department of kinesiology

25 Independence Way, Kingston, RI 02881

401.874.2976

URI
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Christie Ward-Ritacco

  • Assistant Professor
  • Kinesiology
  • Phone: 401-874-5638
  • Email: christieward@uri.edu
  • Mailing Address: Independence Square, Suite N, Room 230B

Biography

Dr. Ward-Ritacco’s research focuses on the independent and interactive effects of physical activity, nutrition, and body composition on quality of life, with particular interest in physical function and feelings of energy and fatigue. She also has research experience investigating the role of dietary supplementation on resting metabolic rate and cognitive performance. Prior to completing her doctoral training, Dr. Ward-Ritacco worked as a clinical exercise physiologist in a hospital based cardiopulmonary rehabilitation and wellness center. Dr. Ward-Ritacco is an American College of Sports Medicine (ACSM) Certified Exercise Physiologist (2005-present). She serves as a member of the ACSM Committee on Certification and Registry Boards – Certified Exercise Physiologist Committee (2012 – present) and is the Rhode Island state representative for New England Chapter of the ACSM.

Research

Physical activity and exercise; nutrition; body composition; quality of life; physical function; mood states; cognitive performance; application of physical activity to women’s health across the lifespan

Education

Post-Doctoral Training, Kinesiology (Exercise Psychology), University of Georgia

Ph.D., Kinesiology (Exercise Physiology), University of Georgia

M.S., Exercise Science, University of Rhode Island

B.S., Health and Exercise Science, Wake Forest University

Publications

Fedewa MV, Hathaway ED, Ward-Ritacco CL. Effect of exercise training on C reactive protein: a systematic review and meta-analysis of randomised and non-randomised controlled trials. Br J Sports Med. 2017 Apr; 51(8): 670-676.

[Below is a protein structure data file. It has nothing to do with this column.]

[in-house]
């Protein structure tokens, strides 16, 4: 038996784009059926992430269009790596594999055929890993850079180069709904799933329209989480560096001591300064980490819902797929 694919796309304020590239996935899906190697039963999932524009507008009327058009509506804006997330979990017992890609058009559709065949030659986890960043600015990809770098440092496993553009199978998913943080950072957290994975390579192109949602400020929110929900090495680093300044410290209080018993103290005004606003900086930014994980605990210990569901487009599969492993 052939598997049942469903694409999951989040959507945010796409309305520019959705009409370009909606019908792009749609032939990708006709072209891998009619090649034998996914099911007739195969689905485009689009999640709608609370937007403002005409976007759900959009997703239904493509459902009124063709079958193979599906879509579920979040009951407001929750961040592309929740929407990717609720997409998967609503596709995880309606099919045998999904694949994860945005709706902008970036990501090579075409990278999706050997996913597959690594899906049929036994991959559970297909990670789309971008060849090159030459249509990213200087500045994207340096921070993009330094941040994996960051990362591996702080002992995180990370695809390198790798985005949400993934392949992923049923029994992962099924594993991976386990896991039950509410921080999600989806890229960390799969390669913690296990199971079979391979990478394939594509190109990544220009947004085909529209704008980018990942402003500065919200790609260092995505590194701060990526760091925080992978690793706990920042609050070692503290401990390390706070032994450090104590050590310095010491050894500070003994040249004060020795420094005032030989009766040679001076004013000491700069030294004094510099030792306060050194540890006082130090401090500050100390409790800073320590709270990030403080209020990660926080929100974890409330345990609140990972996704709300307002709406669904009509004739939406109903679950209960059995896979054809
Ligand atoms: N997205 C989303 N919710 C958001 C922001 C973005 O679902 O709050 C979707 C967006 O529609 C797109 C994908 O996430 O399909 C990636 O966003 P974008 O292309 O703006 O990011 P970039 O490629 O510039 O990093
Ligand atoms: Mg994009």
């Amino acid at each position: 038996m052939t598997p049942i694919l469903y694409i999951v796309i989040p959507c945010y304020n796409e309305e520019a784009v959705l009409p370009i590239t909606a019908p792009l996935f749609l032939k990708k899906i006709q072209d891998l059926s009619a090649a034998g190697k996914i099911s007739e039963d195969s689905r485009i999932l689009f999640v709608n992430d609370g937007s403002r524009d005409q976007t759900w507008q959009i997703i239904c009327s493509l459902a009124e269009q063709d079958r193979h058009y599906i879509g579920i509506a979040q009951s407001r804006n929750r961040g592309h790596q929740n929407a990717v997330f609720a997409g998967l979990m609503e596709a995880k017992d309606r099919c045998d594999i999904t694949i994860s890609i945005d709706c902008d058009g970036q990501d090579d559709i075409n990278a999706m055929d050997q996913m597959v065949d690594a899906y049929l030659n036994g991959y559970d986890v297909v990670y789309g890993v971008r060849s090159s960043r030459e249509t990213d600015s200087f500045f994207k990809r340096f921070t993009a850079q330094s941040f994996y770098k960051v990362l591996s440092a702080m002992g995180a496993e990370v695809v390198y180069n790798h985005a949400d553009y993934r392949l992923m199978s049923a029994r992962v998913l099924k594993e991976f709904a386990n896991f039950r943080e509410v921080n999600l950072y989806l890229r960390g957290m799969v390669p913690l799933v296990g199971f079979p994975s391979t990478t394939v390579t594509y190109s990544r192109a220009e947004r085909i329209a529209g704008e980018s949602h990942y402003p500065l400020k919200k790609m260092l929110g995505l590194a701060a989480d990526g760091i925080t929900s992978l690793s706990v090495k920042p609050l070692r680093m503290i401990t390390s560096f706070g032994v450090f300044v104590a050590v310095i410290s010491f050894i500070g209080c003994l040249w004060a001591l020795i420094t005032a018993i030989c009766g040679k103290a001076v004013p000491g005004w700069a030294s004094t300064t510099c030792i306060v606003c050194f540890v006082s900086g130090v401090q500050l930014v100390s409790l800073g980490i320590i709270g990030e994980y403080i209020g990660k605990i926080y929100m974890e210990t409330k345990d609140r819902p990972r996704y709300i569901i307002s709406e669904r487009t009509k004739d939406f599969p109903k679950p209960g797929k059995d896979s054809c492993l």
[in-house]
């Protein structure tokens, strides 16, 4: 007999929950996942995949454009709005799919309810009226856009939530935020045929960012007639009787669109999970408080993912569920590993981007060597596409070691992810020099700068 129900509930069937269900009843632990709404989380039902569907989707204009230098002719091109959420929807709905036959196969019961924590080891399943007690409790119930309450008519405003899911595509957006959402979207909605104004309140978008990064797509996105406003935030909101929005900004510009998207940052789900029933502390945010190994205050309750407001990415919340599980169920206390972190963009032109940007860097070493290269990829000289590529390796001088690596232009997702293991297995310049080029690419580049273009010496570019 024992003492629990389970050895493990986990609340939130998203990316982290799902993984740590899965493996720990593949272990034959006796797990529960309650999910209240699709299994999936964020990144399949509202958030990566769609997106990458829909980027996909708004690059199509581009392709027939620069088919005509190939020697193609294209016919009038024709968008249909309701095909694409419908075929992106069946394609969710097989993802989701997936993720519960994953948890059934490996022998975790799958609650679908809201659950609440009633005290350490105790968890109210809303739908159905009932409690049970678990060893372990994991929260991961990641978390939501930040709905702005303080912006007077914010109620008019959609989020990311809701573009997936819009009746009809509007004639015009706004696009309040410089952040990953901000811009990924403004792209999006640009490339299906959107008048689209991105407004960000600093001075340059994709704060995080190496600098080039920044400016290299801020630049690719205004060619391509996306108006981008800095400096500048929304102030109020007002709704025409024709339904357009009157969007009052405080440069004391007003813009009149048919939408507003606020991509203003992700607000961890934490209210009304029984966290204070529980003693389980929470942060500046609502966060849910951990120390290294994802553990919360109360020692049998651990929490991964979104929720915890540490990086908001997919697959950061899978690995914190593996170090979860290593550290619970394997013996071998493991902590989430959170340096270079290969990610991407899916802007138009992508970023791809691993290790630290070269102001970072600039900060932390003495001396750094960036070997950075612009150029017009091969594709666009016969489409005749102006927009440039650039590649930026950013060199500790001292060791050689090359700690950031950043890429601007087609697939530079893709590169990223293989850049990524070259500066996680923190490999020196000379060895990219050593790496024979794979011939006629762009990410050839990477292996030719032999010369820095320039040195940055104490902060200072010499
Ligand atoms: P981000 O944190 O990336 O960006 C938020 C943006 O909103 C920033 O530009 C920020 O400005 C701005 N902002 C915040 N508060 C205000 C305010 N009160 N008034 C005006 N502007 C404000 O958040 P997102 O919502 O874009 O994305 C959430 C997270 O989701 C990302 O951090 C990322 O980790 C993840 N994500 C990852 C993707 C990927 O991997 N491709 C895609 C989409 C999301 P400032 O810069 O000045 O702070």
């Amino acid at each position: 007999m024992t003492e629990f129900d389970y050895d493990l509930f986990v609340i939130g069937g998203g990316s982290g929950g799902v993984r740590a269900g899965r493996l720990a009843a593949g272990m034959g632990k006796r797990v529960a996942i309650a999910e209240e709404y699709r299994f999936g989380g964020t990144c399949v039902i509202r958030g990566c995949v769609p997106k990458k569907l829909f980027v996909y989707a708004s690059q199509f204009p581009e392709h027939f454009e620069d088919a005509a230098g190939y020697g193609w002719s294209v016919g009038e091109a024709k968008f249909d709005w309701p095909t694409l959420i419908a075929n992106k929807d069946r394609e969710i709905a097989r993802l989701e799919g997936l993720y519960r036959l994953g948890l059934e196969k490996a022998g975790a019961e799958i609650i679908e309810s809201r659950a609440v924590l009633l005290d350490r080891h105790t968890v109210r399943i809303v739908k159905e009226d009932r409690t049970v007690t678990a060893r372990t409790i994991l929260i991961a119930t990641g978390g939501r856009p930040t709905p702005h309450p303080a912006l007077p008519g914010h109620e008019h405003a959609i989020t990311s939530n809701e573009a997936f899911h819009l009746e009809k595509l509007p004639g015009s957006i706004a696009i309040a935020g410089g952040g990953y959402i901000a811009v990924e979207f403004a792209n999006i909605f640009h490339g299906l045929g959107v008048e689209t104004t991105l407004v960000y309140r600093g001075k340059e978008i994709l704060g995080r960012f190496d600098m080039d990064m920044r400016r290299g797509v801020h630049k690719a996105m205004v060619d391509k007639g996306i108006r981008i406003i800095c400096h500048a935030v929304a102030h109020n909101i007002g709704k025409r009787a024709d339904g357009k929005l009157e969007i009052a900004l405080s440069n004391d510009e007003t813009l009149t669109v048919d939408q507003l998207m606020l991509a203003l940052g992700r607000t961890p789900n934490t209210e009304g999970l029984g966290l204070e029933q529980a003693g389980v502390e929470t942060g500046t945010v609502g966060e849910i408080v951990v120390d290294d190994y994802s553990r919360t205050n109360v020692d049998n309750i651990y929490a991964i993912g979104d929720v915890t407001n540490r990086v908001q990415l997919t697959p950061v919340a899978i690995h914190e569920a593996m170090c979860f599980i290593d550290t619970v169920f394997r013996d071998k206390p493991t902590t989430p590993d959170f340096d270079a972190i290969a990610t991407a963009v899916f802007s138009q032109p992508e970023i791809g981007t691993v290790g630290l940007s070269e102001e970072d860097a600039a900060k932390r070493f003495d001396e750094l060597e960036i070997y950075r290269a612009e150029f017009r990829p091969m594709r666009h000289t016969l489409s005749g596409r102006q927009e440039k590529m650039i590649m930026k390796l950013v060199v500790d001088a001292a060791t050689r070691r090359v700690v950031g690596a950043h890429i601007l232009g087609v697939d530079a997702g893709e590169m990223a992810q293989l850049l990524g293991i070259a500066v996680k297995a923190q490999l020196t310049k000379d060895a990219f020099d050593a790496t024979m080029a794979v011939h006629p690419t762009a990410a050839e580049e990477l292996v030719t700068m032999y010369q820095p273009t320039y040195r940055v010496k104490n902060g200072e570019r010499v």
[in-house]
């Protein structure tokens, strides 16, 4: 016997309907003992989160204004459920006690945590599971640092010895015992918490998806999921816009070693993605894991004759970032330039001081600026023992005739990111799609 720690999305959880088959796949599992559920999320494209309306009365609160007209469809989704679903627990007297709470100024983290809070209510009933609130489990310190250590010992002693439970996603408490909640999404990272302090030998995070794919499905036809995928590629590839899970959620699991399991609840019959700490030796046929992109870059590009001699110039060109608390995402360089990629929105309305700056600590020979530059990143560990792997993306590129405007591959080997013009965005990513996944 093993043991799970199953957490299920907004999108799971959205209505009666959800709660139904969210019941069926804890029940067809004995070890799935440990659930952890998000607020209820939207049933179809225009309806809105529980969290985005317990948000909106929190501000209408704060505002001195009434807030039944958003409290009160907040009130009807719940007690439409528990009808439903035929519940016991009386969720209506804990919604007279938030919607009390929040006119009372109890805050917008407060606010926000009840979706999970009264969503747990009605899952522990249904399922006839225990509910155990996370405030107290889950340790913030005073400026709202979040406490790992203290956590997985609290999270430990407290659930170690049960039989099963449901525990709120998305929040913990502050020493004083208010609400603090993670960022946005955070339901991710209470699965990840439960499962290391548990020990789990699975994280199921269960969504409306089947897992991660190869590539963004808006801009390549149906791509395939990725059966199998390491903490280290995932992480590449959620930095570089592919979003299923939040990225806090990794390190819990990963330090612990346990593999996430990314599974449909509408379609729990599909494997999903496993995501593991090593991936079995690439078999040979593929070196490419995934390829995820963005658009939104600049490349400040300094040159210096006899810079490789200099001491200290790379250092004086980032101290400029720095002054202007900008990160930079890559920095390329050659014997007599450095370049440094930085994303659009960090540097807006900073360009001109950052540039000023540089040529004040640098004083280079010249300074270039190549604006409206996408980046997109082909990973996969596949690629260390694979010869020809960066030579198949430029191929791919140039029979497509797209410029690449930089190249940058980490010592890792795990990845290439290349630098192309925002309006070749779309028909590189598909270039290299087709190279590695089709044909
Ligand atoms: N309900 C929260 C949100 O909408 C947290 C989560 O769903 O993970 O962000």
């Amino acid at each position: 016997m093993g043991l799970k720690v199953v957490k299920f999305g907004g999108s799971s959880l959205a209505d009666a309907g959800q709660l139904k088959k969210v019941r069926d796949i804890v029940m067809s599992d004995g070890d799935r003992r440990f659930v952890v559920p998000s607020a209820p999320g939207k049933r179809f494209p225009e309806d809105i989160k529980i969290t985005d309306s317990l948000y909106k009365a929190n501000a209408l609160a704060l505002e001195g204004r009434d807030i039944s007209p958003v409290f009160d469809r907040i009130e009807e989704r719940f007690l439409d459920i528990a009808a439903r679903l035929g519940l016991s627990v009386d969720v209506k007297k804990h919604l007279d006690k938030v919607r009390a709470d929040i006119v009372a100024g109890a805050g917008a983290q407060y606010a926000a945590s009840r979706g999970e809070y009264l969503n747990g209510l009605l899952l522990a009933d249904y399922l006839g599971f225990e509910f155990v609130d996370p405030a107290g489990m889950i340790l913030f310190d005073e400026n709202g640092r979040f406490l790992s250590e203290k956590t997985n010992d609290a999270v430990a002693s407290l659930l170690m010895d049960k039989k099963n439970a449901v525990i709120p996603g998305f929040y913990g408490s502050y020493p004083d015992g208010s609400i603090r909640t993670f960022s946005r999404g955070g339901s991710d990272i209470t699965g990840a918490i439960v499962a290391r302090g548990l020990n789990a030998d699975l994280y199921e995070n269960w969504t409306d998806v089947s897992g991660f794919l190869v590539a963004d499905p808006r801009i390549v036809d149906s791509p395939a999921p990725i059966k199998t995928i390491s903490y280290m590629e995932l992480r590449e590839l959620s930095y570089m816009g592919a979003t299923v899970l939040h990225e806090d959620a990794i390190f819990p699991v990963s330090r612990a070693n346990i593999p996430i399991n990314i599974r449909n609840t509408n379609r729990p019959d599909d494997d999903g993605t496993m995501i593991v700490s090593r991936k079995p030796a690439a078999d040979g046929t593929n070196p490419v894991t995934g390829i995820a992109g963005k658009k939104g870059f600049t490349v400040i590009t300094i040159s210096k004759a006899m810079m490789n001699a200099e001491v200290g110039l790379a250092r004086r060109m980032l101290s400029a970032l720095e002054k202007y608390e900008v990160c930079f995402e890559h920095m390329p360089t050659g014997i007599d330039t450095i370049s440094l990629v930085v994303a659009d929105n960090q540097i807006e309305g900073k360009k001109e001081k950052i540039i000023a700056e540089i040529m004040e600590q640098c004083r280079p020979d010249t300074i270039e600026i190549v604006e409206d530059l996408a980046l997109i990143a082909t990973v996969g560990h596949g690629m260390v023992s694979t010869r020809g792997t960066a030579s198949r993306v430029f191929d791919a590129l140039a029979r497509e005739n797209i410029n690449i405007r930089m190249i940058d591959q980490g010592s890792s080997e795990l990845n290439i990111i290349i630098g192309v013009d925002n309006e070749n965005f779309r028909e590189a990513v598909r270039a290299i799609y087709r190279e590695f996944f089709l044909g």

Ward-Ritacco CL, Poudevigne MS, O’Connor PJ. Muscle strengthening exercises during pregnancy are associated with increased energy and reduced fatigue. J Psychosom Obstet Gynaecol. 2016;37(2):68-72. doi: 10.3109/0167482X.2016.1155552.

Lay WA, Vickery CR, Ward-Ritacco CL, Johnson KB, Berg AC, Evans EM, Johnson MA. Comparison of Intake of Animal and Plant Foods and Related Nutrients in Postmenopausal Breast Cancer Survivors and Controls. J Nutr Gerontol Geriatr. 2016;35(1):15-31. doi: 10.1080/21551197.2015.1084258.

Straight CR, Ward-Ritacco CL, Evans EM. Association between accelerometer-measured physical activity and muscle capacity in middle-aged postmenopausal women. Menopause. 2015 Nov;22(11):1204-11.

Ward-Ritacco CL, Adrian AL, O’Connor PJ, Johnson MJ, Rogers LQ, Evans EM. Feelings of energy are associated with physical activity and sleep quality, but not adiposity, in middle-aged postmenopausal women. Menopause. 2015 Mar;22(3):304-11. doi: 10.1097/GME.0000000000000315.

Adrian AL, O’Connor PJ, Ward-Ritacco CL, Evans EM. Physical activity, pain responses to heat stimuli, and conditioned pain modulation in postmenopausal women with and without disabling pain. Menopause. 2015;22(8):816-25. doi: 10.1097/GME.0000000000000398.

Ward CL, Valentine RJ, Evans EM. Body composition and physical activity are related with performance measures of physical function in community-dwelling older adults. Journal of Aging and Physical Activity. 2014;22(2):284-293.

Ward-Ritacco CL, Adrian AL, Johnson MJ, Rogers LQ, Evans EM. Adiposity, physical activity and muscle quality are independently associated with physical function in middle-aged postmenopausal women. Menopause. 2014;21(10):1114-21. doi: 10.1097/GME.0000000000000225.

Ward CL, Suh Y, Lane AD, Yan H, Ranadive S, Fernhall B, Motl R, Evans EM. Body composition influences physical function in persons with Multiple Sclerosis. Journal of Rehabilitation Research & Development. 2013;50(8):1139-47. doi: 10.1682/JRRD.2012.08.0144.

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